Vendors, through reprints, help keep the analysts influential

There is an inherent contradiction in vendors saying the industry analysts are not relevant in the age of social media, while at the same time spending tens of thousands if not hundreds of thousands of dollars on research reprints like the Gartner Magic Quadrant or Forrester Wave. If the analysts are no longer influential – some vendor executives actually make that declarative of a statement – then why are their companies wasting the money spent on reprints? Reprints are not chump change as Gartner in its Q1 earnings call revealed that it makes about $7 million per year in reprint rights. Plus, our Google Alerts set up for the Gartner Magic Quadrant and the Forrester Wave come in every day – without exception – with multiple new hits on vendors bragging about their positions on one or more of these iconic research graphics.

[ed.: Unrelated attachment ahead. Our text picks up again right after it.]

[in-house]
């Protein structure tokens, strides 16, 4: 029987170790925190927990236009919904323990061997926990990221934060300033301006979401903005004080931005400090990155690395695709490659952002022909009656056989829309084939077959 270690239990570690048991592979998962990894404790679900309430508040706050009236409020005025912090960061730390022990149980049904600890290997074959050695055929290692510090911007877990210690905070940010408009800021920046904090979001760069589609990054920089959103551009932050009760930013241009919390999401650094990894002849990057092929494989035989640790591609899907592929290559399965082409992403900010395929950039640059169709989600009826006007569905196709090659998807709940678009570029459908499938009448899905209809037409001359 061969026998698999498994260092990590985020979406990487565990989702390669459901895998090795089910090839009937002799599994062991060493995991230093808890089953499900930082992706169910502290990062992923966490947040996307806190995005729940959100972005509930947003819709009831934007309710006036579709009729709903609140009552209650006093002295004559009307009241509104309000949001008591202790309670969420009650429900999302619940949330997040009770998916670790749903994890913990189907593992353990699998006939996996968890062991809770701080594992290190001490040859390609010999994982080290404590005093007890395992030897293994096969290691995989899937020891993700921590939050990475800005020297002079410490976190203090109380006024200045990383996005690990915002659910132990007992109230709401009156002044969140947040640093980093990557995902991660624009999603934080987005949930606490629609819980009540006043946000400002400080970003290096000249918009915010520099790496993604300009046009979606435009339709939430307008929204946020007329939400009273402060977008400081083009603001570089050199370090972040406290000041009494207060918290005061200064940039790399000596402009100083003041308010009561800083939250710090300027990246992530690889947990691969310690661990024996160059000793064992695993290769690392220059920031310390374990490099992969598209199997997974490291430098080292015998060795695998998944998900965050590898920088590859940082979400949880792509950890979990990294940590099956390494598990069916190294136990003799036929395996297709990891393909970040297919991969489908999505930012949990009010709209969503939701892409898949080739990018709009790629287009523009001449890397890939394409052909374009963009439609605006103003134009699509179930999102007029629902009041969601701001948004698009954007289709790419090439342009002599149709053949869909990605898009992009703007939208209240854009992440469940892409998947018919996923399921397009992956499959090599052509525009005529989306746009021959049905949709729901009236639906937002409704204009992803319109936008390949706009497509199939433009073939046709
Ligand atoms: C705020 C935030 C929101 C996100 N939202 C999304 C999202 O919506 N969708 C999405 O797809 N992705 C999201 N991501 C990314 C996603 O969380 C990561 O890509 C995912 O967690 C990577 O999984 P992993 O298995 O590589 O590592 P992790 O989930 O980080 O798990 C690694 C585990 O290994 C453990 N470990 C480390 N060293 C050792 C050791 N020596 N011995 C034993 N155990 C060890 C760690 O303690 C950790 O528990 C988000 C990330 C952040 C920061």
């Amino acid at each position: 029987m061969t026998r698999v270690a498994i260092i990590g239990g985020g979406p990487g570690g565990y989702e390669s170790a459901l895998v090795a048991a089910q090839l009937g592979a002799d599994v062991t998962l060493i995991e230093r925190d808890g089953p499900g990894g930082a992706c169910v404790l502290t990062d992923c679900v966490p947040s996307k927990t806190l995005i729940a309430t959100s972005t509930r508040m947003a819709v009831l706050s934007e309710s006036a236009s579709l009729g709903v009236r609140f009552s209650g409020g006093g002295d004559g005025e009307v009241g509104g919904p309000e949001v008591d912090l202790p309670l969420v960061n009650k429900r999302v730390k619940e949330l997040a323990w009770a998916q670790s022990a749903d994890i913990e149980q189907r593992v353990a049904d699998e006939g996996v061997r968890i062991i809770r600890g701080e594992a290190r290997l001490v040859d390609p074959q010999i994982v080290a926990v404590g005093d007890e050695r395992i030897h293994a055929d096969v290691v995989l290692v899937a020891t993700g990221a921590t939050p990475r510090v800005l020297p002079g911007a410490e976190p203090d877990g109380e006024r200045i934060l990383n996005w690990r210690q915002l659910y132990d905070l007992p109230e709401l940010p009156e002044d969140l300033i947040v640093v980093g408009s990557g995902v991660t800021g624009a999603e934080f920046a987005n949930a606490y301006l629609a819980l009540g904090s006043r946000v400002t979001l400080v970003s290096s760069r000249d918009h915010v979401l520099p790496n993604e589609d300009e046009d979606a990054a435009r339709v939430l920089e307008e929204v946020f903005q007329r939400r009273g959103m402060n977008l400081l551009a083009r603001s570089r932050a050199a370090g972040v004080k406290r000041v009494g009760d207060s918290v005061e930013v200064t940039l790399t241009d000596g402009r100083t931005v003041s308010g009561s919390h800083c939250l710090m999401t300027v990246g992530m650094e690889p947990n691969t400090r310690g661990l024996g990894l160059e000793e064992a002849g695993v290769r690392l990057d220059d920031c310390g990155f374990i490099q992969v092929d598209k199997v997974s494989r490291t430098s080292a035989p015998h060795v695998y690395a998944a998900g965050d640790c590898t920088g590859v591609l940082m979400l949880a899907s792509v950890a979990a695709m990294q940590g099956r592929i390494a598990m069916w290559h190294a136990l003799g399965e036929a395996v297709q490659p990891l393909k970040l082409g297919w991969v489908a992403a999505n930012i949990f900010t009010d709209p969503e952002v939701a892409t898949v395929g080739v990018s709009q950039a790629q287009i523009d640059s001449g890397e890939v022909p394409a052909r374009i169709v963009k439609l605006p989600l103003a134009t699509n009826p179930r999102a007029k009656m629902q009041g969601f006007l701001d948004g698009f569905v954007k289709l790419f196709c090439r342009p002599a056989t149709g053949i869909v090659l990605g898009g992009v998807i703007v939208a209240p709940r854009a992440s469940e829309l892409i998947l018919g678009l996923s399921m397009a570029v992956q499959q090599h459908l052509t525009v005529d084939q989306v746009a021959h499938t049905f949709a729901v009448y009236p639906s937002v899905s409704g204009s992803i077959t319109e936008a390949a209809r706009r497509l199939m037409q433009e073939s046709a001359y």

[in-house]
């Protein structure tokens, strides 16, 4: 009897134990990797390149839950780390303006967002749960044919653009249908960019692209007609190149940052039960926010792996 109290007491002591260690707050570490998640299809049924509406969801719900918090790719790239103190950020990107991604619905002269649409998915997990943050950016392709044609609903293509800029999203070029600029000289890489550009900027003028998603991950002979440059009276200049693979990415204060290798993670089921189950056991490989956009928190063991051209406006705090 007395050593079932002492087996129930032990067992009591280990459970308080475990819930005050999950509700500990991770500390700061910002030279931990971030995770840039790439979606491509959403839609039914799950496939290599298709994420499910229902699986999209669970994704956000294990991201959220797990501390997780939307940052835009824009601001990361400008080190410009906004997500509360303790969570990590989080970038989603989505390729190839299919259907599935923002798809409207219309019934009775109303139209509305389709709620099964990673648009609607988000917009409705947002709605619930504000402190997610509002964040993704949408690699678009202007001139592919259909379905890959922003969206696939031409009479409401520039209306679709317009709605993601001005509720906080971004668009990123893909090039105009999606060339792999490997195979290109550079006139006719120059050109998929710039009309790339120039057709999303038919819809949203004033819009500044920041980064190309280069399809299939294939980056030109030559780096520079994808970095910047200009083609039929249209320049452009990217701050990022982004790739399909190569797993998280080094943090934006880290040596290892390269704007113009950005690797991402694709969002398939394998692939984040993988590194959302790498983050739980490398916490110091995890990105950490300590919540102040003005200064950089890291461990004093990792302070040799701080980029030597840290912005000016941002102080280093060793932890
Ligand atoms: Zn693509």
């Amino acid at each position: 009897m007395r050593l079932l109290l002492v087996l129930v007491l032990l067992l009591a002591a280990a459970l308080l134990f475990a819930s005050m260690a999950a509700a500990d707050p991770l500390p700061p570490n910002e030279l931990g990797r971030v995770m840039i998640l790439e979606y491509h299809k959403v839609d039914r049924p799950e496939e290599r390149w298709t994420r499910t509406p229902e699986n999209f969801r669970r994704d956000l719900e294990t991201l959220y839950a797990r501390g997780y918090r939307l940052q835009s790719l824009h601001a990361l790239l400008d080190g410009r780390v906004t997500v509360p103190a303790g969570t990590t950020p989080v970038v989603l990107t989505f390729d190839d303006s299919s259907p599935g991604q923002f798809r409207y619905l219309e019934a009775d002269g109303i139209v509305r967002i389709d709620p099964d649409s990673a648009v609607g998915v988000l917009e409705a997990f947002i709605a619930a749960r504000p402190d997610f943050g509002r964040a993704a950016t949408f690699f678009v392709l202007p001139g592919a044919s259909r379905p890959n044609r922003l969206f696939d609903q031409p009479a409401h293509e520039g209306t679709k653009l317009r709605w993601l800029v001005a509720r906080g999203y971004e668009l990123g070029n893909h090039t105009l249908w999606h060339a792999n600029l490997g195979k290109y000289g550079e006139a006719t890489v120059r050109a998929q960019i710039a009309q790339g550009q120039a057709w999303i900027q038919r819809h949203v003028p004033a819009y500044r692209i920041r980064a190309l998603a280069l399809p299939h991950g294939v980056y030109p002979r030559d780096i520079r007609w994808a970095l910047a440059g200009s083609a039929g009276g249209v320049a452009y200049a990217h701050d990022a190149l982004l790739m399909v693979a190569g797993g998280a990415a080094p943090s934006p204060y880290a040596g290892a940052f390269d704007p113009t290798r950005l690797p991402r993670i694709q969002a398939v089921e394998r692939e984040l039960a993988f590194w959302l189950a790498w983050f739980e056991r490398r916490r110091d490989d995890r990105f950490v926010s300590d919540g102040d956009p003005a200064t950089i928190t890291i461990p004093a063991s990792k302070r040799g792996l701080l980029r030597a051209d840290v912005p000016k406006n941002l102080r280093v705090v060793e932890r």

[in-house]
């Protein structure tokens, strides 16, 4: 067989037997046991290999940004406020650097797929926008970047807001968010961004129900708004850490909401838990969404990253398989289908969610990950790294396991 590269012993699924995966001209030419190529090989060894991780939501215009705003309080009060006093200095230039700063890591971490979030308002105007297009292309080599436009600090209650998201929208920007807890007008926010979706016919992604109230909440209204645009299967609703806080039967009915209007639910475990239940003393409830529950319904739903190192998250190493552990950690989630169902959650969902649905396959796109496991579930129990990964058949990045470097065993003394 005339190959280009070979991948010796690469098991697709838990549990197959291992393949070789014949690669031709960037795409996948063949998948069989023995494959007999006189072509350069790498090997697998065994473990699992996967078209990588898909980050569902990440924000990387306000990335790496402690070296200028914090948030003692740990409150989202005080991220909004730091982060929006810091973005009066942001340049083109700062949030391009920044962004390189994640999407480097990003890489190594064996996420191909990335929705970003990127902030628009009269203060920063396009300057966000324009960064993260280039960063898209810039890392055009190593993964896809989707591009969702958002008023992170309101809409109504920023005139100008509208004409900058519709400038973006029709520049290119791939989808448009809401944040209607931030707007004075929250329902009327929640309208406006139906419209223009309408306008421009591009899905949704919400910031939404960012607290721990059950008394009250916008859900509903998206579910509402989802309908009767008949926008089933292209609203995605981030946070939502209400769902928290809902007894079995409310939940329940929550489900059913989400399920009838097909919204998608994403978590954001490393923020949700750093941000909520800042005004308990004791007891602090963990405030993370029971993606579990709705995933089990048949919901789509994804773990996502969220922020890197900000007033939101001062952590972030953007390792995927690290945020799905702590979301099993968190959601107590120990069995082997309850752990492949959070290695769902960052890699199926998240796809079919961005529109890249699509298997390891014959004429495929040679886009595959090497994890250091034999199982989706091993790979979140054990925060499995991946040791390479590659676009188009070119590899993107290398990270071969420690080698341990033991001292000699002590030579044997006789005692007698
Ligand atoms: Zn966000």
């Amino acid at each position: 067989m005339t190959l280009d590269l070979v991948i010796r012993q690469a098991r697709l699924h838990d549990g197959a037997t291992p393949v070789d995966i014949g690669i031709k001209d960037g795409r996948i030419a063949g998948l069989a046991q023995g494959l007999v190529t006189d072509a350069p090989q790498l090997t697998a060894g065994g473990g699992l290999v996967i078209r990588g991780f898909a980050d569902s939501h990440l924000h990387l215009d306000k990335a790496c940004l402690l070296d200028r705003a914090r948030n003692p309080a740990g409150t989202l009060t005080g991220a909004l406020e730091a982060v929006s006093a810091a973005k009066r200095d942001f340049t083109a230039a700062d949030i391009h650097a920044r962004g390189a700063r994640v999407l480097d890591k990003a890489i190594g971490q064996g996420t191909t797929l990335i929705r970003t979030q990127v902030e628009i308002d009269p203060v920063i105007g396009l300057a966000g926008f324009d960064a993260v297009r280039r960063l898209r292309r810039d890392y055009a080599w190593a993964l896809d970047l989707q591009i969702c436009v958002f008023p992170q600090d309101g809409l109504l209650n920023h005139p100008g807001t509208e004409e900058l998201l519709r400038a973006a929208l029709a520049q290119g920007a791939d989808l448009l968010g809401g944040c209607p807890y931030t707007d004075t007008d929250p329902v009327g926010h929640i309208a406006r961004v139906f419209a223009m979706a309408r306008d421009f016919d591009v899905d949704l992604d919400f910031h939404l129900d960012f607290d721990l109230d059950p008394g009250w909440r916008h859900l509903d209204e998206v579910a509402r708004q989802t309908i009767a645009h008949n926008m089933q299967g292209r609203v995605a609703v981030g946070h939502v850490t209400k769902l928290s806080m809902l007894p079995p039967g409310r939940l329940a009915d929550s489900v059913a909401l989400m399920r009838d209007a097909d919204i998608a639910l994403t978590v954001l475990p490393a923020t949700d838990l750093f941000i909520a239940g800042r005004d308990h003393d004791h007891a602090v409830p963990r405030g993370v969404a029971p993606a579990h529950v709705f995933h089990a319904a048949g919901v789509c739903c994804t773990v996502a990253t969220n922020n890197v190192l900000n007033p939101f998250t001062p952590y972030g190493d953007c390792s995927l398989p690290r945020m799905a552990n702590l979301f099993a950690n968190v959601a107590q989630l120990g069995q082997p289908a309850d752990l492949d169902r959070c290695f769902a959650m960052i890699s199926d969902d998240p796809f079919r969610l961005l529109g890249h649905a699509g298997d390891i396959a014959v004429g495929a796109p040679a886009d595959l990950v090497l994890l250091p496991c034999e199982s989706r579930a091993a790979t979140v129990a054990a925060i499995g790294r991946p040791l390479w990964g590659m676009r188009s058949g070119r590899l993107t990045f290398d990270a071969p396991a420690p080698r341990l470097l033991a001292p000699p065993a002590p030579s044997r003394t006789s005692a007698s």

A small irony is that the vendors promoting analyst research in press releases, blog posts, Twitter tweets, reprints on websites, and quotes in sales presentations only help to reinforce the perception among enterprise technology products and services buyers that these analysts matter. To a certain extent, vendors are spending their money in order to do brand marketing for the analysts. Pretty good deal for the analyst firms, eh? Of course, the two biggest beneficiaries of this largess are Gartner and Forrester.

SageCircle has previously Continue reading

As we head into Hype Cycle refresh time, pick up a copy of “Mastering the Hype Cycle”